|In 1996 we came back to Rwanda. I remember the deep feeling of fear when I arrived to our land. I could not avoid thinking that the war could blow up again.|
I was born in 1979 in the district of Kayonza in Kabare II, a sector of Rwanda’s Eastern Province. In 1994 I fled my country due to the war. After moving to Akagera, I crossed to Tanzania with my parents, one brother and two sisters. We left behind two other brothers: one in Kigali, the other in Cyangugu. They both had to flee to Congo but happily in 1995 they could join us in the refugee camp of Cyabarisa II.
When we arrived to the camp in September 1994, I was 15 years old. I remember how the UN refugee agency (UNHCR) tried to help us. They gave us some useful materials. There was a hard moment. When you are outside your country because of war you cannot feel happy. In Tanzania people did not treat us kindly. We could not look for a job or study in their schools. We were not accepted.
At the beginning of 1995 the camp was so crowded that UNHCR divided it. In that moment JRS started working in. JRS provided us education. We started learning English and Swahili – at that time we didn't learn English in Rwanda. JRS gave us notebooks, T-shirts and school materials. I also remember a big library. It encouraged us to study and my friend Clementine worked there for some time. We organized matches and we played volleyball.
I remember a sister, Jurita from India, who tried to comfort us. She taught us anatomy and how to cultivate and grow vegetables. I also gave a hand to another sister, Purification Maria from Spain, assisting orphans and other refugees in different domain and helping her with translation.
We spent two years in the camp. When UNHCR and the leaders of Rwanda began to say we had to return, we did not believe them and we thought they were lying. We could not go back, the war was there! I felt no good feelings towards my country and I felt no peace, only tears and suffering. And I didn’t want to return.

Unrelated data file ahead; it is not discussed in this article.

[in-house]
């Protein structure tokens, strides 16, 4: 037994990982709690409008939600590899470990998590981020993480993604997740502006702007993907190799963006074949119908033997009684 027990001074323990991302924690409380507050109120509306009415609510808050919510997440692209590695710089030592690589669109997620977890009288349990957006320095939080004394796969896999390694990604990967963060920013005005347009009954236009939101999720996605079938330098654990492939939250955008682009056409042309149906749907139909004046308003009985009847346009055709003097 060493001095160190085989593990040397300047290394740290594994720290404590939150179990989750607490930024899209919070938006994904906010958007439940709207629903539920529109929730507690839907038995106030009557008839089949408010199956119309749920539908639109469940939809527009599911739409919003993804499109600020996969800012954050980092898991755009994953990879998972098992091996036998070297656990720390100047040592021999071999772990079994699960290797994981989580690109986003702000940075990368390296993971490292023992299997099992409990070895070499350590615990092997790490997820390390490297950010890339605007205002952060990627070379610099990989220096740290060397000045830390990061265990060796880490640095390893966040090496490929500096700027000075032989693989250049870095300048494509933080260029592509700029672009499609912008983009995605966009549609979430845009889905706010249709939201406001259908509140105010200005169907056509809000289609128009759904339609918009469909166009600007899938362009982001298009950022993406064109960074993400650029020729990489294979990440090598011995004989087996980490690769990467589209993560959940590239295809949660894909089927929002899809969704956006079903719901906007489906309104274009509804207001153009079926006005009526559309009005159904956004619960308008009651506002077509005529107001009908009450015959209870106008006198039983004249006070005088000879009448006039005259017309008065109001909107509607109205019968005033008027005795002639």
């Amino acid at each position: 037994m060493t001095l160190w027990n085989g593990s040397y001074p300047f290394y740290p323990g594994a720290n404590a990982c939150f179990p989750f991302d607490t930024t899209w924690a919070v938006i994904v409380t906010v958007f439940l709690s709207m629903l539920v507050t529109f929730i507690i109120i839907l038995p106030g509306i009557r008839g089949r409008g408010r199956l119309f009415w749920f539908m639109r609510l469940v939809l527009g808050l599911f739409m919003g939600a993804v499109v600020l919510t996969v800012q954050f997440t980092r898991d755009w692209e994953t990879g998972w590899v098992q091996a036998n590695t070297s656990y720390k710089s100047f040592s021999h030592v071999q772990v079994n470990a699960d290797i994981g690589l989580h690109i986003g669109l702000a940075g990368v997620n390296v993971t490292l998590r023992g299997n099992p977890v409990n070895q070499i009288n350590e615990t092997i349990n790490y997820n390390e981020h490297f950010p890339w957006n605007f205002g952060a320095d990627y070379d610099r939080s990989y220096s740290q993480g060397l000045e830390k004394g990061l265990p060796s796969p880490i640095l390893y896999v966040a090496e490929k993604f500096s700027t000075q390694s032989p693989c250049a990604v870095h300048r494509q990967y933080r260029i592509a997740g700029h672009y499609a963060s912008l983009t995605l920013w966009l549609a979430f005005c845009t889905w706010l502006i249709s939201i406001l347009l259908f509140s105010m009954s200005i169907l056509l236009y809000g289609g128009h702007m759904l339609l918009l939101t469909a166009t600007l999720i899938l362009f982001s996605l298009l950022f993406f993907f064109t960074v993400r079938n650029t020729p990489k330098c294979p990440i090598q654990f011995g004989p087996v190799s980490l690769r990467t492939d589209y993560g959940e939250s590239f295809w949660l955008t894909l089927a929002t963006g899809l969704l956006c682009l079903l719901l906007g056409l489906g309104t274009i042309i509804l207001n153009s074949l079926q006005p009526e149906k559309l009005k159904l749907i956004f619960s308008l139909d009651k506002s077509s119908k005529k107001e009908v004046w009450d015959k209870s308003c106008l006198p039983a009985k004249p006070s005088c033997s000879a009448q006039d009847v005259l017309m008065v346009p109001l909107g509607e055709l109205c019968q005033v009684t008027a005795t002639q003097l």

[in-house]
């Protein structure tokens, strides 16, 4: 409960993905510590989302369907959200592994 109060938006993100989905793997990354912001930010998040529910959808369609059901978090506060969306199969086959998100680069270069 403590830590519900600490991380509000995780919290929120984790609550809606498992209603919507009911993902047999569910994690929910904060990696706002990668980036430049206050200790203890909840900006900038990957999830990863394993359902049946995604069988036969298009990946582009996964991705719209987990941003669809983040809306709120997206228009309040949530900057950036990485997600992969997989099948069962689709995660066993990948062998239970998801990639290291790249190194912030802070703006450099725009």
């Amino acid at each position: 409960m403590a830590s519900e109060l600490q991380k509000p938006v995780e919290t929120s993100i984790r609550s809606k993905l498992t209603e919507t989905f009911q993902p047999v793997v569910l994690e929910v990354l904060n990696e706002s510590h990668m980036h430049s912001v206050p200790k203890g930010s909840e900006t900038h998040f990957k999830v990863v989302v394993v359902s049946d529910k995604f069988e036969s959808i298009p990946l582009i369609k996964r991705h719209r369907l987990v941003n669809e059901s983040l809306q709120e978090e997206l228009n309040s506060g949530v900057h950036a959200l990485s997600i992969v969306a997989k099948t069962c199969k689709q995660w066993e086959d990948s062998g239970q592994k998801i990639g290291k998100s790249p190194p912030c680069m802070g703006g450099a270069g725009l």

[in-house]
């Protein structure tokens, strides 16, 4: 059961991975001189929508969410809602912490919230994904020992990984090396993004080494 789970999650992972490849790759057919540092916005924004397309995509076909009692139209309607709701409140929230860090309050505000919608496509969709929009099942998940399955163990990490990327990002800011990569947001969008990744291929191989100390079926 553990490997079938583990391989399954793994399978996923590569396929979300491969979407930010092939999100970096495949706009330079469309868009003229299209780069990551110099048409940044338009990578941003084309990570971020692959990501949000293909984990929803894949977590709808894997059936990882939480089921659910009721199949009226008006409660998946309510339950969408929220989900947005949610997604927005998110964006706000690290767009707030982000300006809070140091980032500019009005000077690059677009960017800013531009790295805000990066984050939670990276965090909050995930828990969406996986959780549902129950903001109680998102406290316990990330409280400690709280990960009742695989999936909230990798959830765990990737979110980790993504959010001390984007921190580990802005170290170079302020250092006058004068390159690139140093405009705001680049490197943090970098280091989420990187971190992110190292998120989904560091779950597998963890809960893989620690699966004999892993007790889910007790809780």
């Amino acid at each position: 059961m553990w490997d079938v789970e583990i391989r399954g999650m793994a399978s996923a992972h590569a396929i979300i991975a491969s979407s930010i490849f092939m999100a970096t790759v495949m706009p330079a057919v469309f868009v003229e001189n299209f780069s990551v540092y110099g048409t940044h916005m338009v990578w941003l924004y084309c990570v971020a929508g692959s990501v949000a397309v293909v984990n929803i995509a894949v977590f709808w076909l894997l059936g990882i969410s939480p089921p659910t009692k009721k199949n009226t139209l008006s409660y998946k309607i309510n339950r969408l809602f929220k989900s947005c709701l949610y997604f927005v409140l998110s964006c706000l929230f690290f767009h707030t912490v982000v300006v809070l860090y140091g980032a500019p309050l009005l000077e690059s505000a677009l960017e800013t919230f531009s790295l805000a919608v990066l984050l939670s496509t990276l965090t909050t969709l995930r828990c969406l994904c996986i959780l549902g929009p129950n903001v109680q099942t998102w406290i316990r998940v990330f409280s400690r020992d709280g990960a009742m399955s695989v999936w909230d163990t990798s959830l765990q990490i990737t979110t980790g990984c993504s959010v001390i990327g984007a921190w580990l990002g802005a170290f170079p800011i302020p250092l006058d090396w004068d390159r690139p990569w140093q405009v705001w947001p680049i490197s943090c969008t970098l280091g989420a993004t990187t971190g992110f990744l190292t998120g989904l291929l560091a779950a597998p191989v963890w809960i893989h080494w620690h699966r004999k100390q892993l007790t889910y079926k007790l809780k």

Finally, in 1996 we came back to Rwanda. I remember the deep feeling of fear when I arrived to our land. I could not avoid thinking that the war could blow up again. In fact, I was convinced I could not finish my studies before the war broke again. I was really traumatized by the war, so that I could not think about peace which seemed impossible to me. But after a short time things changed so that we lived in peace with those Rwandans who came back at the moment we fled. Now we live together and the relationship is good.
I lived another hard moment when I realized about the ones who had not survived. I lost my uncle and his wife, their two children and other relatives. However, we had survived. I felt God protected us.
In 1997 I started to study in Rwanda and I finished my studies in 2003. In 2004 I got married and a year after we had twins. Nowadays, my husband works in Gisovu Tea Factory in Kibuye and I go on studying Social Work in Byumba where I work with JRS as a teacher in Gihembe Secondary School, a school in the refugee camp.
In my work with refugee people I try to communicate that things can change in a way they cannot imagine. Refugee people often think: "Peace is just impossible", but they have to know that to stay in the camp is not their destiny. Now I know you have to trust in your future. When I look at them I see what it happened to me. But now I know that everything is possible and I feel proud I can work with them. I wish for them to be back in peace. Everything comes from peace. You cannot live without it.
I've put down in words my feeling of thankfulness to JRS:
I would like to say many thanks to you. You mean so much to me. You have helped me when I was outside my country, when I was called "a refugee". You have taught me English and Swahili. You built my future, I fetched from you different skills and because of that I'm well in my country with my family remembering also what you have done to me.
What I can tell you also is this:
God bless you for everything you do so as to help refugees in their difficult life and giving them a hope of their future. God bless all members of JRS who leave their families and come to work with refugees in their painful conditions. Lastly, God bless those who created JRS because they have done a great job from God and I believe that God will pay you for everything you do to help refugees (Mt 5-7).
I have discovered that everything is possible. You do not have to worry and feeling rejected because one day it may be changed in short or long time. When I was outside my country, I thought that I would never return because I was thinking that there is no peace, no happiness, only pain and tears. But when now I have returned and everything has changed and I feel good.
I have my own family too, a husband and two sons (Jessy and Jerry). They are four years old and they are studying in nursery school. I’m a student in Lic 1 Social Work at the Institut Polytechnique de Byumba. I have hope of my future although there is nothing perfect in this world but compared to my past now I am well, and I know God has a good plan for me and I believe that.
JRS Teacher in Secondary School at Gihembe Refugee Camp, Byumba, Rwanda